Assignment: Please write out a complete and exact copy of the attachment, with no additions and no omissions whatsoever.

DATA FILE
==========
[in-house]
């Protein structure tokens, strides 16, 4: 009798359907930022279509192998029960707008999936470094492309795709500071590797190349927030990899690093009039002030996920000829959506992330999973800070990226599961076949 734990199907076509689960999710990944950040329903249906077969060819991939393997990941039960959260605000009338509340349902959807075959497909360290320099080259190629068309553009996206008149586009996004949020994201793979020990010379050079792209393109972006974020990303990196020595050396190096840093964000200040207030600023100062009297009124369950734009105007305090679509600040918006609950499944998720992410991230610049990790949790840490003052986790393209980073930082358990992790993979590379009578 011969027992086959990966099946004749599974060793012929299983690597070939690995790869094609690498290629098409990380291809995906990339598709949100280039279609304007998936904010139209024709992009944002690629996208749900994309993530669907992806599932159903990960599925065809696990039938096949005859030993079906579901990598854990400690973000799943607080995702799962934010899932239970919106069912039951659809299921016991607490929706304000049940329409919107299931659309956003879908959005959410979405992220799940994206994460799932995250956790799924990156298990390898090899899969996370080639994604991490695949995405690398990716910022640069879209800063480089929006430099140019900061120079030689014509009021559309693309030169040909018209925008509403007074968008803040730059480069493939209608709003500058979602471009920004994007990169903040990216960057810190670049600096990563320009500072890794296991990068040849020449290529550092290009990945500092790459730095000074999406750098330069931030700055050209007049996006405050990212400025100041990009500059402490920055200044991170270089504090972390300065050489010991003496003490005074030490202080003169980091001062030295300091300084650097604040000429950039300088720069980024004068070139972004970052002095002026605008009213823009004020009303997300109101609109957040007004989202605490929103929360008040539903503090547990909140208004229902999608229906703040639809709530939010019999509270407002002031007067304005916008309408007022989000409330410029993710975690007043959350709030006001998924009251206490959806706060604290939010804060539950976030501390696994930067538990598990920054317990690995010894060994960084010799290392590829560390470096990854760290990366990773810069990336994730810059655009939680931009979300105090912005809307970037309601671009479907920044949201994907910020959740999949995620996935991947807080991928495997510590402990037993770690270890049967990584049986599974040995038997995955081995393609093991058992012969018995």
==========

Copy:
[in-house]
């Protein structure tokens, strides 16, 4: 009798359907930022279509192998029960707008999936470094492309795709500071590797190349927030990899690093009039002030996920000829959506992330999973800070990226599961076949 734990199907076509689960999710990944950040329903249906077969060819991939393997990941039960959260605000009338509340349902959807075959497909360290320099080259190629068309553009996206008149586009996004949020994201793979020990010379050079792209393109972006974020990303990196020595050396190096840093964000200040207030600023100062009297009124369950734009105007305090679509600040918006609950499944998720992410991230610049990790949790840490003052986790393209980073930082358990992790993979590379009578 011969027992086959990966099946004749599974060793012929299983690597070939690995790869094609690498290629098409990380291809995906990339598709949100280039279609304007998936904010139209024709992009944002690629996208749900994309993530669907992806599932159903990960599925065809696990039938096949005859030993079906579901990598854990400690973000799943607080995702799962934010899932239970919106069912039951659809299921016991607490929706304000049940329409919107299931659309956003879908959005959410979405992220799940994206994460799932995250956790799924990156298990390898090899899969996370080639994604991490695949995405690398990716910022640069879209800063480089929006430099140019900061120079030689014509009021559309693309030169040909018209925008509403007074968008803040730059480069493939209608709003500058979602471009920004994007990169903040990216960057810190670049600096990563320009500072890794296991990068040849020449290529550092290009990945500092790459730095000074999406750098330069931030700055050209007049996006405050990212400025100041990009500059402490920055200044991170270089504090972390300065050489010991003496003490005074030490202080003169980091001062030295300091300084650097604040000429950039300088720069980024004068070139972004970052002095002026605008009213823009004020009303997300109101609109957040007004989202605490929103929360008040539903503090547990909140208004229902999608229906703040639809709530939010019999509270407002002031007067304005916008309408007022989000409330410029993710975690007043959350709030006001998924009251206490959806706060604290939010804060539950976030501390696994930067538990598990920054317990690995010894060994960084010799290392590829560390470096990854760290990366990773810069990336994730810059655009939680931009979300105090912005809307970037309601671009479907920044949201994907910020959740999949995620996935991947807080991928495997510590402990037993770690270890049967990584049986599974040995038997995955081995393609093991058992012969018995």